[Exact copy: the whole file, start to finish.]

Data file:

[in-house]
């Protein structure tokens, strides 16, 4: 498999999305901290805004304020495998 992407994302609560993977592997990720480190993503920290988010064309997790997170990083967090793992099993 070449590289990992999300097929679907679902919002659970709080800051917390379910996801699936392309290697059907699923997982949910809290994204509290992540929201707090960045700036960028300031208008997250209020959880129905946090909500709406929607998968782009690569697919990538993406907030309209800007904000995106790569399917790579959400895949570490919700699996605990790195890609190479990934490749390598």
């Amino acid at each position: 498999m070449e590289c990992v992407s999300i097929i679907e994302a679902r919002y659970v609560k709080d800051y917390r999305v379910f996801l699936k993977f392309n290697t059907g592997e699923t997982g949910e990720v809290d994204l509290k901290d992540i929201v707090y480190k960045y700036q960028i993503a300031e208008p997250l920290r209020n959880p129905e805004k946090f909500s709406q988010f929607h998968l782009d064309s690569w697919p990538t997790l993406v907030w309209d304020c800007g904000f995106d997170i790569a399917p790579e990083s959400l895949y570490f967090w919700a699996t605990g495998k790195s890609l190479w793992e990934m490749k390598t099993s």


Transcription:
[in-house]
């Protein structure tokens, strides 16, 4: 498999999305901290805004304020495998 992407994302609560993977592997990720480190993503920290988010064309997790997170990083967090793992099993 070449590289990992999300097929679907679902919002659970709080800051917390379910996801699936392309290697059907699923997982949910809290994204509290992540929201707090960045700036960028300031208008997250209020959880129905946090909500709406929607998968782009690569697919990538993406907030309209800007904000995106790569399917790579959400895949570490919700699996605990790195890609190479990934490749390598």
């Amino acid at each position: 498999m070449e590289c990992v992407s999300i097929i679907e994302a679902r919002y659970v609560k709080d800051y917390r999305v379910f996801l699936k993977f392309n290697t059907g592997e699923t997982g949910e990720v809290d994204l509290k901290d992540i929201v707090y480190k960045y700036q960028i993503a300031e208008p997250l920290r209020n959880p129905e805004k946090f909500s709406q988010f929607h998968l782009d064309s690569w697919p990538t997790l993406v907030w309209d304020c800007g904000f995106d997170i790569a399917p790579e990083s959400l895949y570490f967090w919700a699996t605990g495998k790195s890609l190479w793992e990934m490749k390598t099993s």